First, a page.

Hostility and Hospitality

After seventeen weekly posts of readings with my annotations, the Pensées of Pascal join two other works that I have blogged about systematically, chapter by chapter or book by book:

  • R. G. Collingwood, The New Leviathan, or Man, Society, Civilization, and Barbarism (1942);

  • Homer, the Iliad, in George Chapman’s translation.

Do three authors belong together, for any other reason than that I have spent time with each of them?

  • For Pascal, the Torah is history, but the Iliad was written too late to be that, and is just a novel (S 688 / L 436 / B 628). It has no concept of law, he says (S 691 / L 451 / B 620), but later Greeks took this and other things from the Jews. I discussed this in “Judaism for Pascal.” For example, Philo Judaeus thinks that when Heraclitus says, “We live their death and we die their life,” this is the death wrought by eating of the tree of the knowledge of good and evil in Genesis.

  • Pascal and Collingwood both come to terms with a world of contrariety. Collingwood calls it “a Heraclitean world,” alluding to how Plato has Socrates tell Hermogenes in the Cratylus (402a, Loeb translation by Harold North Fowler),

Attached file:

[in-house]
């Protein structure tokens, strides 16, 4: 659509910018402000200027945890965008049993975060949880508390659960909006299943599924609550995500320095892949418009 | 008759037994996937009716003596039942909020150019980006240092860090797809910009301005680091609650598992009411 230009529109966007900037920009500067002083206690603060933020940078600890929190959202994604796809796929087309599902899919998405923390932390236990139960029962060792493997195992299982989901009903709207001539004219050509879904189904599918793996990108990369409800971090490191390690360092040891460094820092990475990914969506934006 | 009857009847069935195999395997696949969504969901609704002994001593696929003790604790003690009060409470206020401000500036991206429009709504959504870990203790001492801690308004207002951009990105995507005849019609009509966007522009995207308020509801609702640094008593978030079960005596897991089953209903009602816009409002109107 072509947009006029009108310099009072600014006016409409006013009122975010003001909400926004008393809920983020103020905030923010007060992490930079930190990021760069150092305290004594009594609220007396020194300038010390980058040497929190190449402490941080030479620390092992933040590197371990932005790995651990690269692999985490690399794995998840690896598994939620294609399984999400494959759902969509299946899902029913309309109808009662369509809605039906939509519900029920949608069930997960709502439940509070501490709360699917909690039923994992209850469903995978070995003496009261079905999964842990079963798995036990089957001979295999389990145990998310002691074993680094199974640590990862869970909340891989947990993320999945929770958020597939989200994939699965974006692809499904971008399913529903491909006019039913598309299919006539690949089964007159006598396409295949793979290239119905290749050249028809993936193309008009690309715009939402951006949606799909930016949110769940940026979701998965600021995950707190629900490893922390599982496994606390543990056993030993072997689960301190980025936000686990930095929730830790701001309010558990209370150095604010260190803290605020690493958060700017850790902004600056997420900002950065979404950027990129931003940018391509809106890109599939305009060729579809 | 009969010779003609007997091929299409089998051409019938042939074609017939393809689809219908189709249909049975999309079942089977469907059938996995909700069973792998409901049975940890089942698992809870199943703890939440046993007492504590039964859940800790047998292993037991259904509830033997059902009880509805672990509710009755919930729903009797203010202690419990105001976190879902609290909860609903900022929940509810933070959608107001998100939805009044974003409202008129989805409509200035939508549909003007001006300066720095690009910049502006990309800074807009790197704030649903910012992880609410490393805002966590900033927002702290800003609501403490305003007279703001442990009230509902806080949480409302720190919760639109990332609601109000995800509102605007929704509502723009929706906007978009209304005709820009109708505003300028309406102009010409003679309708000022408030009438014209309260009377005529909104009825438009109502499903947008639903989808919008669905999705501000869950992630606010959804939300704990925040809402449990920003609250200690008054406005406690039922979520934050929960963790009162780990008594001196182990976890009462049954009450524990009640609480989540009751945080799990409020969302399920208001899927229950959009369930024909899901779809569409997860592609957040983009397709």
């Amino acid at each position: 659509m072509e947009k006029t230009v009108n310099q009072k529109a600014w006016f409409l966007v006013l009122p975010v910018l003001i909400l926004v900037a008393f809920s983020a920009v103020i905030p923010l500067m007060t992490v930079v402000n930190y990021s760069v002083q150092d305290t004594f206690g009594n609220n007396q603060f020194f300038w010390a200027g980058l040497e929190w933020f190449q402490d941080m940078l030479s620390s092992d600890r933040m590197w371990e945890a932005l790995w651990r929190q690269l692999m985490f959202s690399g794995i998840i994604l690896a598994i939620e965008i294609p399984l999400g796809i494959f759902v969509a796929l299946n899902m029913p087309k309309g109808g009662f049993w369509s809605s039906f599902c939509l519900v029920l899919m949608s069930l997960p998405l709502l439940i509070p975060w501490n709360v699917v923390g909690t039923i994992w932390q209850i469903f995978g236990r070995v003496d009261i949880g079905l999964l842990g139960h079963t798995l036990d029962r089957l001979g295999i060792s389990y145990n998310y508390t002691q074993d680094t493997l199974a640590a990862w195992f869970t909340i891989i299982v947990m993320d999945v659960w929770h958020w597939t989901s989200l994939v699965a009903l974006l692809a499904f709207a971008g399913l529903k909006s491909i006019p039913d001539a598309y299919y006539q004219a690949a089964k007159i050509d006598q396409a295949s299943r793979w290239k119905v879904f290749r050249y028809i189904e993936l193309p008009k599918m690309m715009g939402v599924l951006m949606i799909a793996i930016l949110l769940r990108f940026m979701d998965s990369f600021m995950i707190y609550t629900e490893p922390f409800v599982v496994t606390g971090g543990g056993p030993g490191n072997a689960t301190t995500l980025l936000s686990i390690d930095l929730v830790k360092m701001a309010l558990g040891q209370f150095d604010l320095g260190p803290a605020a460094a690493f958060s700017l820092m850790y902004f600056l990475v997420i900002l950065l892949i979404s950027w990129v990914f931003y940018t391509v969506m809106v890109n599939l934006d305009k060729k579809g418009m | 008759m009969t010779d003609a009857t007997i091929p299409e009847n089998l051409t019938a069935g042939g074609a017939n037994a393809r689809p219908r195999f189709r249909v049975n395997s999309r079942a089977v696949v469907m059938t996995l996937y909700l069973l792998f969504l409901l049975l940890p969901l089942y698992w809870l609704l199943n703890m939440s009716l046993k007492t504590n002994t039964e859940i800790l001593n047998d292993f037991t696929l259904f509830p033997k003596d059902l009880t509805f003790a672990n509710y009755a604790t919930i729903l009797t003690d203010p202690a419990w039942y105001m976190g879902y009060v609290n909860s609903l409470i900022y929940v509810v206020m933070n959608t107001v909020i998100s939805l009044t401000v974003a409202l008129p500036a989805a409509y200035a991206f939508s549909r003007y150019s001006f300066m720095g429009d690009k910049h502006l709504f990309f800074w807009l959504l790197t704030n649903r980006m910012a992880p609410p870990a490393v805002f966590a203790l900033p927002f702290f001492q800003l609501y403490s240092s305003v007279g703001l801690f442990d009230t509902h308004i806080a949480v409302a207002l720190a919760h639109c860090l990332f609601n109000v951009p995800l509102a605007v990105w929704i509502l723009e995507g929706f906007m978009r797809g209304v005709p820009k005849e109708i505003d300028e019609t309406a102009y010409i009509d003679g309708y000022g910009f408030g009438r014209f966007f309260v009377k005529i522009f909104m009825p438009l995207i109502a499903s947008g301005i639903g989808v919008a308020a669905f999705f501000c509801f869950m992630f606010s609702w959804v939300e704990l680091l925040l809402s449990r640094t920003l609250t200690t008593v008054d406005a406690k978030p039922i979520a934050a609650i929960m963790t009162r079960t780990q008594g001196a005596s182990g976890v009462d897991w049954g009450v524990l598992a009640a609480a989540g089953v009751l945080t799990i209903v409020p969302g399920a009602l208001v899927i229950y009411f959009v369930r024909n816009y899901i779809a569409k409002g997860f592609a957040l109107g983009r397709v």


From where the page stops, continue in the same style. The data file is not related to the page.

Heracleitus says, you know, that all things move and nothing remains still, and he likens the universe to the current of a river, saying that you cannot step twice into the same stream.

    Collingwood goes on to say in The New Leviathan, Chapter XXIV (“The Body Politic, Social and Non-social”),

    Plato’s discovery was how the intellect could find its way about in a Heraclitean world. The answer is: think dialectically.

    A Heraclitean world is not a world of compromise; there might be compromises in a non-Heraclitean world; it is a world of change. Change implies a pair of contradictories (call them x and not-x) so related that the positive term is gradually gaining on the negative term: there is something that was not-x, but whatever was not-x is turning into x.

    Pascal’s theme is not change as such, but the contradictories, as in S 614 / L 733 / B 862: